Longform

The lies that BIND

Page 7 of 9

"He is, um, kind of difficult," Aland said of his client after trial one day. "But he's frustrated listening to all of this."

Delia Cantu heard the proceedings from a court-appointed interpreter. She sat behind her husband and beside her in-laws. Her relatives often held hands and comforted each other, but they were noticeably frosty toward Delia. The 32-year-old mother wore a pantsuit to court each day because, as she pointed out one day in the women's restroom while showing her electronic ankle monitor, "I don't want them to see this."

When Assistant District Attorney Colleen Doolin called Cantu to testify, she invoked her right against self-incrimination and took the Fifth Amendment out of range of the jury. Medlock, a huge man built like a side-by-side icebox, said during a court recess it was his best option. "She's got these cases still pending against her," he said, his big voice echoing in the hallway. "They would have gone after her."

Missing the chance to question Cantu did not appear to pain Doolin. Strictly business, hair pulled into a bun, her stare piercing, the prosecutor zeroed in on the rest of her witnesses--a well-oiled machine of veteran psychologists, social workers, and foster parents--to prove the children were damaged not only by Sanchez, but by his entire extended family.

Paul Tathia, a psychologist with the Dallas Independent School District and a group therapist for families of sex offenders, testified that Lilia, Patricia, and Raquel Sanchez attended only six of 24 CPS-mandated counseling sessions before dropping out of the program. The family, he said, never accepted the accusations that Kelly had leveled against her stepfather. And CPS had clearly told them that no move to reunify the family could begin until they believed Kelly.

"When a victim makes an outcry of sexual abuse, every member of the family must make a choice of who to believe," Tathia said. "If they side with the adult, they would have to go into denial in order to live with themselves." The Sanchez family, he testified, with its steady characterizations of Kelly as a liar and promiscuous, was exhibiting denial "in its strongest form."

In her turn on the stand, Lilia Sanchez, who had wept silently through much of the earlier testimony, sat stoically, describing Kelly as a girl with behavior problems and Delia Cantu as a person who "easily misinterprets things." She said the family stopped attending group therapy when they learned from caseworker Alison Farmer that CPS had ruled out ever returning the children.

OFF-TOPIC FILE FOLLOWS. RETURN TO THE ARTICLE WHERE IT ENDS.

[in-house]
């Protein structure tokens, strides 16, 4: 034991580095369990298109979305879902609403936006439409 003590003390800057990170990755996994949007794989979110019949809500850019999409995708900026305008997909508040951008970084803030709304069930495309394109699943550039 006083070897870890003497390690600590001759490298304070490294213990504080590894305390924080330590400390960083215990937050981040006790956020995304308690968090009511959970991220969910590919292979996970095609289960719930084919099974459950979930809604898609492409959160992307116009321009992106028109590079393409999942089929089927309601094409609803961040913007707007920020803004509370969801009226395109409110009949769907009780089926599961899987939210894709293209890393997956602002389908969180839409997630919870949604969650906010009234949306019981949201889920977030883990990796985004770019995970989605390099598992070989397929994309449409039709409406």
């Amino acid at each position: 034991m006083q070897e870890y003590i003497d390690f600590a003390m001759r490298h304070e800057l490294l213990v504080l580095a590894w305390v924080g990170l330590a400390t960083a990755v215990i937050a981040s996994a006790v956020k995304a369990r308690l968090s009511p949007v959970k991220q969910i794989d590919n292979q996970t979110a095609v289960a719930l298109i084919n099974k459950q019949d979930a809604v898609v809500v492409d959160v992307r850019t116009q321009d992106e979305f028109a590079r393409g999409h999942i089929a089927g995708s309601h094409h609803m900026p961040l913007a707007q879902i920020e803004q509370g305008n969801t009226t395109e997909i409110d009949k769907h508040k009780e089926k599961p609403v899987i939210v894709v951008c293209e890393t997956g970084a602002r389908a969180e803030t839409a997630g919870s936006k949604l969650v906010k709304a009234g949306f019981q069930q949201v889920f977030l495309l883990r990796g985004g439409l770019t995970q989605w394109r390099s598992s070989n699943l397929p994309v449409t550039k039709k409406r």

But, of course, she did not accept that decision. "I think the best place for them is in my home," Lilia said. "Nobody can love them more than I do."

And when Doolin looked icily at Lilia and asked her what her plans for Kelly would be, should she be returned to the home, Lilia responded: "I have a little bit of strength to hold her back. Look at these people," she said, pointing toward the CPS team flanking Doolin at the table. "They all have degrees. But look. Where is Kelly now?...You are the ones who lost her. Tell me where she is and I'll go get her."

Richard Sanchez, shackled at the ankles, hobbled to the stand as the final witness for his family. Resigned to the fact that he would most certainly lose his children, he wanted to endorse his mother as the best hope for his children's future.

More than that, though, he wanted his day in court. In his criminal trial last year, Sanchez did not testify on the advice of his attorney. This time would be different. "He feels like he never got the chance to tell what happened," said Aland, his attorney for this go-round. "So now he gets his chance."

Sanchez wore the same white shirt, black jeans, black necktie, and black suspenders he had worn every day. He settled his bulky torso into the witness stand, and squinted straight ahead at the state's attorneys he so hated. He was going to tell it to the jury.

He told of dropping out of high school at age 16 to support his family with a string of jobs. He told of three and a half years as a cab-company supervisor. "I trained all the drivers," Sanchez said. "I taught protection skills to the drivers. I advised all the drivers to carry all these sawed-off, I mean, these short shotguns."

He brushed over two convictions for drug possession--one in 1986 and the one in 1990 that netted him an 18-month sentence. He recounted how he met Delia Cantu in a store in Mexico in 1981. She was 17. Kelly was a baby; her father, who never married Delia, abandoned them while Delia was pregnant. After producing three children together, "we finally documented it," by marrying in 1992, Sanchez said. On cross-examination he admitted to having herpes and syphilis. ("It's syphilis 2 percent," he said. "It will never go away.")

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Holly Mullen